Products: An Emotional Hurdle To Overcome
I was in Las Vegas last week for MicroConf, an annual conference for bootstrapped entrepreneurs. And I noticed a trend… Everyone there was aiming to one day live entirely off of product income, but a significant majority was using consulting as a crutch to support them until they hit some critical mass of paying customers that they could cut the umbilical cord of consulting (keep in mind this is a bootstrappers conference — we don’t have the luxury of the massive amounts of cash infusion that can come through funding!)
The jump, however, between selling time for cash and selling a self-serve product to someone you’ve never met is pretty big.
The former just requires you finding a few people like you who can effectively “rent” you for a rate, either because they don’t have whatever skill they hired you for or they don’t have the time to do it themselves.
The latter can require figuring out a problem that people will pay YOU, an Internet stranger, to fix. This means marketing, writing persuasive sales copy, and building a product before anyone’s bought it (which can be a struggle for those of us conditioned to “work now, get paid soon-ish”,) and having the gumption to actually ask for the sale.
Marketing. Persuasion. Building a product. Fulfillment. These dragons are slain through research and elbow grease. But before any of this can happen, many freelancers-turned-product-people need to come up with an idea, which is where most of us stumble and give up.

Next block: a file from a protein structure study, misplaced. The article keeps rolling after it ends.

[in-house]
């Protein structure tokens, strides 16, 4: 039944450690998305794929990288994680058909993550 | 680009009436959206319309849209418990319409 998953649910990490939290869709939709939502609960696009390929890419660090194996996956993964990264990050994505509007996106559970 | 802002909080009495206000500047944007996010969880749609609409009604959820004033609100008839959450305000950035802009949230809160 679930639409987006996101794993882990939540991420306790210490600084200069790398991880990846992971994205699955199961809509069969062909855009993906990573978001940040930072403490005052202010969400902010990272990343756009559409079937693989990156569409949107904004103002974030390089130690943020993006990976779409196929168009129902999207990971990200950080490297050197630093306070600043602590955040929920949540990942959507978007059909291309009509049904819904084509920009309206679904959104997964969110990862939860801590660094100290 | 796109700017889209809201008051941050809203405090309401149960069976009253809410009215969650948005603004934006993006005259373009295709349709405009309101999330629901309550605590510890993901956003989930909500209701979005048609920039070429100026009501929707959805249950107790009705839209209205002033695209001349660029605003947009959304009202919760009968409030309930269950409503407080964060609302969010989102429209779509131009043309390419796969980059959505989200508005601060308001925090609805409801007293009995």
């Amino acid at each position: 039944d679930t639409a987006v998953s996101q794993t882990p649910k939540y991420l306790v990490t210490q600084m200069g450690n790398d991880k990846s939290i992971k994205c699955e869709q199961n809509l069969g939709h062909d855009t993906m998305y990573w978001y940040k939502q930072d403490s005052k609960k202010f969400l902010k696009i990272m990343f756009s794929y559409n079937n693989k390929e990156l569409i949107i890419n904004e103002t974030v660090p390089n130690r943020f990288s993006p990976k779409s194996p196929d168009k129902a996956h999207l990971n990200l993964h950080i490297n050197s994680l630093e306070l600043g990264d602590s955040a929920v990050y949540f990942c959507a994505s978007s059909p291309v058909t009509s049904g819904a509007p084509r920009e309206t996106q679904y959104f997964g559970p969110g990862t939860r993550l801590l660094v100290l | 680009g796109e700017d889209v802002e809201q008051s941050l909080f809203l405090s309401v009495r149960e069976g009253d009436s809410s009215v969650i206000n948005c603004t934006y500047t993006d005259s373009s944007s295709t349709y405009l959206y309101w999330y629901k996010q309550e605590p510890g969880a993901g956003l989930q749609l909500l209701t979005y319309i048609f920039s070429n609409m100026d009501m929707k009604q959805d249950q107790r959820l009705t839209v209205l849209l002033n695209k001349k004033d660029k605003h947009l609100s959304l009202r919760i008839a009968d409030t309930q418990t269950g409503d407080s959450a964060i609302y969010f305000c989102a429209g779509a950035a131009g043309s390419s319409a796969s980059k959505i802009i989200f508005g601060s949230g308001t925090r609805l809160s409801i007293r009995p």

The problem is the belief that ideas are special, and that “great ideas” will come given enough time (or enough showers, depending on when and where you get inspired.)
But what if you didn’t have to wait. What if you already had the great ideas you need to build up recurring revenue?
Sell What You Know
I want to talk about two different audiences you can sell to right now, and how you can go from trading your time for money to building up a product that literally sells itself while you sleep. As an added bonus, doing this can help you get more clients, which helps alleviate the “feast or famine” problem that affects a lot of freelancers.